Happyland is technically a small community within a large town of Preston, Connecticut. No one is really sure how the region first got its name, but there are rumors running around. One, the area was actually the location of a failed theme park from a few hundred years ago.

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Another theory is slightly different, but we will never know its true origins. Sadly, there is no welcome sign, so don’t expect a photo of you next to a sign of Happyland!

Little Heaven, Delaware

Well, if this place doesn’t think it’s God’s gift to the world, we don’t know where does! Little Heaven was the original name given by a farmer to a group of cabins in the 1870s.He had built the cabins for some of his workers who had emigrated from Ireland.

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We wonder if they were ever in competition with a rival town called Little Hell? That would have caused quite a stir among Delaware citizens – just imagine the college game banter!

Burnt Store, Florida

This one is a little less inspiring than its Alabama counterpart. If Burnt Corn got its name from burning corn, then Burnt Store got its name from… oh boy. According to legend, the small town got its name from a store burnt down in 1849.

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At the time of the event, the manager, George Payne, had meetings with some native Indians. Sadly, they all perished in the fire. It’s population stands at around 1,200 people and boasts a marina.

Haiku, Hawaii

You might look at this Hawaiin town and think it has something to do with a three-line Japanese poem. Well, you’d be mistaken! It turns out that Haiku is actually an ancient Hawaiin name for a natural valley found within the town.

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Well, it turns out people can fly into Hawaii and visit Haiku for themselves! It’s found on the island of Maui and is considered an unincorporated community. Its name means “talk abruptly” or “sharp break” in the Hawaiian language.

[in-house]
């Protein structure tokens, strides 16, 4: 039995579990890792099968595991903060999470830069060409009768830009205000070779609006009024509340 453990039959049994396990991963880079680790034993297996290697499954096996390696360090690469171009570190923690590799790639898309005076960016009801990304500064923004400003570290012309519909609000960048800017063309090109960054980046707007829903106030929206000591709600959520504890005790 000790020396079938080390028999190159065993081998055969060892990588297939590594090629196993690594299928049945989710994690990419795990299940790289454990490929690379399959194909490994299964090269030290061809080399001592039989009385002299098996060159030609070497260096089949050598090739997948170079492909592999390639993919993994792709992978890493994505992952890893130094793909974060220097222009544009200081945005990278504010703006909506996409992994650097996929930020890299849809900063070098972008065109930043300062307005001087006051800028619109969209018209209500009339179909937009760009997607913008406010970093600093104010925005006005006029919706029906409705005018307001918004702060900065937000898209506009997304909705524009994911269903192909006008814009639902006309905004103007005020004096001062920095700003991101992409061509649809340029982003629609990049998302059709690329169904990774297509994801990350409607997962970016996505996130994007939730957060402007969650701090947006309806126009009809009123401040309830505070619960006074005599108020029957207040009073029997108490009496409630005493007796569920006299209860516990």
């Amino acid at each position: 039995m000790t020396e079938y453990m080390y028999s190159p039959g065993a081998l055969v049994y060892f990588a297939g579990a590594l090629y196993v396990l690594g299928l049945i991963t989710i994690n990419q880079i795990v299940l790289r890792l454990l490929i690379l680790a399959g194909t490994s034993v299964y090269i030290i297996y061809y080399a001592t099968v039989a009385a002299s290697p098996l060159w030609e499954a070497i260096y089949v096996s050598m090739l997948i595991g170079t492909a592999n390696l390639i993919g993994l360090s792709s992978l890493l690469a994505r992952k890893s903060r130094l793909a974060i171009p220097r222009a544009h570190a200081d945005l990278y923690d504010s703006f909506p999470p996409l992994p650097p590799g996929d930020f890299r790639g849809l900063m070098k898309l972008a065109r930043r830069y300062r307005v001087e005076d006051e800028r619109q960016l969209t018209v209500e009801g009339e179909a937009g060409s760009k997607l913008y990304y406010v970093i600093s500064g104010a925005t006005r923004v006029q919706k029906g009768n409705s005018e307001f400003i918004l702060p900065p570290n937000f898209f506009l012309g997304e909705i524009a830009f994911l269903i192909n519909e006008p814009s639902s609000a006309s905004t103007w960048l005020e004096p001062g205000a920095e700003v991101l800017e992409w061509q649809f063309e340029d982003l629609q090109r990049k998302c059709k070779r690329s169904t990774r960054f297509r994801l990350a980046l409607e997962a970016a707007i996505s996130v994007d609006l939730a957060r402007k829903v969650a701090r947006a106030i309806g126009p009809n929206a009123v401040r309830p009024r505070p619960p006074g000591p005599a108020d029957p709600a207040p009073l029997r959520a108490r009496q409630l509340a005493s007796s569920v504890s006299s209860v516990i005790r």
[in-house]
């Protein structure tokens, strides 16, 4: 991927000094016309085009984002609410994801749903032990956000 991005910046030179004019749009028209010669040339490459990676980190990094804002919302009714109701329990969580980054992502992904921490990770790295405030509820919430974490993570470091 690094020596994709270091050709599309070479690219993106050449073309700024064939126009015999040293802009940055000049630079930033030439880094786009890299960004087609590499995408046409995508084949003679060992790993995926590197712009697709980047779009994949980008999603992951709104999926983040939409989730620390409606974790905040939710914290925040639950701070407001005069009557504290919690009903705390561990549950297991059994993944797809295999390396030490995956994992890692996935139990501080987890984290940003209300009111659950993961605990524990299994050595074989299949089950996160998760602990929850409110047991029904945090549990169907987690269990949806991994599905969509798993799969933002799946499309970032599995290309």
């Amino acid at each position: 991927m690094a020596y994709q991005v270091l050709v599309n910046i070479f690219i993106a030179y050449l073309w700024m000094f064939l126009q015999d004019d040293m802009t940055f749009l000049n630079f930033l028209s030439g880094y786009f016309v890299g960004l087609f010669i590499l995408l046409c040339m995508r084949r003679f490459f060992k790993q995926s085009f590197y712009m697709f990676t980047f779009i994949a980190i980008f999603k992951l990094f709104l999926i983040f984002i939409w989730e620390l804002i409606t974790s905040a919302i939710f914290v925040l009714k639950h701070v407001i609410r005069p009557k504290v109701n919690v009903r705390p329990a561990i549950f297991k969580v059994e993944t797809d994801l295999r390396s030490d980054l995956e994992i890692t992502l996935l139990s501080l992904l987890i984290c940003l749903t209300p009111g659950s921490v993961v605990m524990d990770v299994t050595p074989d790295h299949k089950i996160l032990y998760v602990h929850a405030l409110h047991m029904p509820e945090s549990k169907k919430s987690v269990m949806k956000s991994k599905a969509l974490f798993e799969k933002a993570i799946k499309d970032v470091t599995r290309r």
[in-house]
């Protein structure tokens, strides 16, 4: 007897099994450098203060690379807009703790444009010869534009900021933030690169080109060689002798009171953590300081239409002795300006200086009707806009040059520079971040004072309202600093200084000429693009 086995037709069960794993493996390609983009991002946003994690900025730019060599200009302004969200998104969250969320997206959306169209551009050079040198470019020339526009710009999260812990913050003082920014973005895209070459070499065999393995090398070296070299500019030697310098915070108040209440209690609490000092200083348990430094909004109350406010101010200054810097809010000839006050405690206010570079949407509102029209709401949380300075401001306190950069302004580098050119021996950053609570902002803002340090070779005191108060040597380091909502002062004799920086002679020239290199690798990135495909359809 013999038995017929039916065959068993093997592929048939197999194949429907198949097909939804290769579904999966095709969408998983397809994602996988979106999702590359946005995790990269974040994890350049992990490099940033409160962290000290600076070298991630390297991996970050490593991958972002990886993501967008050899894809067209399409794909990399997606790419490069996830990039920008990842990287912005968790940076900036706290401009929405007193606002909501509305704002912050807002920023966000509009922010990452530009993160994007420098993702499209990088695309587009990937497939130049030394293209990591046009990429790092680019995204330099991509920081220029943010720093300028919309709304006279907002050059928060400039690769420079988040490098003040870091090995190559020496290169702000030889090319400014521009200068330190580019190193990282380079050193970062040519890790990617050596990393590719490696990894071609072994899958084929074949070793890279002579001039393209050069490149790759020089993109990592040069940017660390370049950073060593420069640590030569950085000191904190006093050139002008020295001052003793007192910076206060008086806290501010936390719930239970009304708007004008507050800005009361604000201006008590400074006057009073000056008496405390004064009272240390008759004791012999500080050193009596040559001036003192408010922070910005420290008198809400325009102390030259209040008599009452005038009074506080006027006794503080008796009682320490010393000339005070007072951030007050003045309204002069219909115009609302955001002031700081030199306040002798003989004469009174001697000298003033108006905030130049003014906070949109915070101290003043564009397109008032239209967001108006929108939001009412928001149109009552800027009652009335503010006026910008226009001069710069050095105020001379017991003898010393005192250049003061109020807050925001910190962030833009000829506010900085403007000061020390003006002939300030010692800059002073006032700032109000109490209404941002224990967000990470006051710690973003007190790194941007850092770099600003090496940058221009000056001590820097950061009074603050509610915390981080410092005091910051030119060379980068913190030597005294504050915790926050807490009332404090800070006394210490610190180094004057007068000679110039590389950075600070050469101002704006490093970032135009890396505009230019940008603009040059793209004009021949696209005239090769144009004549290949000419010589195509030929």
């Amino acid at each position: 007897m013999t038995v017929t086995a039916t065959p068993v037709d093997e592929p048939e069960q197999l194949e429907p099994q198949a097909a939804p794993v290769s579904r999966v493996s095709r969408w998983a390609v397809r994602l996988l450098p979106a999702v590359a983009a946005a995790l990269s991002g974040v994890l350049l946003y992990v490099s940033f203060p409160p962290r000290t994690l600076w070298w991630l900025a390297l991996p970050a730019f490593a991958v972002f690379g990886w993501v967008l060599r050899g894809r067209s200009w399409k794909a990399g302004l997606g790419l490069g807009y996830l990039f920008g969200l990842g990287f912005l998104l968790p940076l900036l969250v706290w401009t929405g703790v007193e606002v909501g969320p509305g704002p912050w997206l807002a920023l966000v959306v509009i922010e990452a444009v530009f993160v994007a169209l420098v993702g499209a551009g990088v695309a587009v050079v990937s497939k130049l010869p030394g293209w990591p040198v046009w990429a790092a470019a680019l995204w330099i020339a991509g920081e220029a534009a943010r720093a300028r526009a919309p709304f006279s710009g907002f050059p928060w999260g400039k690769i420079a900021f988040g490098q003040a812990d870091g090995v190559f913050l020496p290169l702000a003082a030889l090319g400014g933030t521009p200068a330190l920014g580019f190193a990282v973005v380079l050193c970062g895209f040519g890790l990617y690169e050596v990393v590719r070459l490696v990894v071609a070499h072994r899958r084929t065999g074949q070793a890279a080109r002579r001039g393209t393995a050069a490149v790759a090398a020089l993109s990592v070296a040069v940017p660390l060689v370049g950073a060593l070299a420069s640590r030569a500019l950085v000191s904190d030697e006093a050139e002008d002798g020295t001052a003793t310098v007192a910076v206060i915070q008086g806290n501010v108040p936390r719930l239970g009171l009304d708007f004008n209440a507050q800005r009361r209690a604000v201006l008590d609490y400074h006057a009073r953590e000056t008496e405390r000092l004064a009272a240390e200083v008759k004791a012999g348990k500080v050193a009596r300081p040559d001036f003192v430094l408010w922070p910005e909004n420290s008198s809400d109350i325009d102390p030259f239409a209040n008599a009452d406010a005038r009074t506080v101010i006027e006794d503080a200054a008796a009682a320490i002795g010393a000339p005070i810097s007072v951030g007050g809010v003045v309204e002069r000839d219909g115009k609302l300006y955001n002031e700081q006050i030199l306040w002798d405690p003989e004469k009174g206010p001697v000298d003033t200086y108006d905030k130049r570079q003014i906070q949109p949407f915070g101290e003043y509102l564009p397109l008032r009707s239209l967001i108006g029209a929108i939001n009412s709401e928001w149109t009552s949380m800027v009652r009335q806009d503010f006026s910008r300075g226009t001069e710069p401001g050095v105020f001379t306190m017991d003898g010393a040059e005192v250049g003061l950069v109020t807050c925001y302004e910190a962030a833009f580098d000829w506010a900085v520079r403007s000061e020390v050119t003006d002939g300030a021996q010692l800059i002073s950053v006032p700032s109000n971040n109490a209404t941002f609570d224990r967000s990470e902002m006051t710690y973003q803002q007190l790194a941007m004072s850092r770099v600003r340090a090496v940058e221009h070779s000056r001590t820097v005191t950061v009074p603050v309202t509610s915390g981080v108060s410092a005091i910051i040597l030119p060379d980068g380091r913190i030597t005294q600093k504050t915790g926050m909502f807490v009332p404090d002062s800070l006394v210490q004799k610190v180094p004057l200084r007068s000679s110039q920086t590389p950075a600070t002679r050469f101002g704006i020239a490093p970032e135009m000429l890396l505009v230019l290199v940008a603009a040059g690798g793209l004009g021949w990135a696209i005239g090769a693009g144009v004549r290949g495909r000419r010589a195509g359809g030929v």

Boody, Illinois

We wouldn’t blame you if you chuckled a bit when reading this town name. This small Illinois community was named for Colonel William H. Boody – head of the railroad industry. No, it wasn’t named after a body part!

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Today, the Boody name has become somewhat of a legend. There’s a Boody Water Company and there was once a Boody High School. Can you imagine being an alum of Boody? This next Iowa name is both a question and command…

What Cheer, Iowa

Here’s an interesting story behind this name. Way back in 1864, Joseph Andrews was a store owner who wanted to create a post office. He was determined to name it What Cheer after hearing an English greeting that he liked.

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Initially, it was met with opposition. A man named Peter Britton didn’t like the name and it was taken to the town hall. Well, Andrews won and here we are. There is now an Iowan town called What Cheer. Cheers!

Hippo, Kentucky

Contrary to its name, Hippo doesn’t have any hippos in it! If you want to see how this Kentucky town got its name, then all you need to do is look at its residents. In the 20th century, there was a resident call Bee Madison ‘Hippo’ Craft.

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You might think that ‘Hippo’ might be an unflattering name for a man. Well, it turns out it had nothing to do with his size or appearance. Hippo was simply a shortened version of ‘hypochondriac’.

Bald Head, Maine

Yes, we agree that the image of a bald head might be a strange name for a town. But, when you think about it, the country’s national bird is a bald eagle, so why not? It turns out that this Maine town is named after a cliff with the same name.

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Now, the only question remains: how did the cliff get its name? We might not know that one right now, but we do know that Bald Head is a pretty innocent name for a town, considering its origins.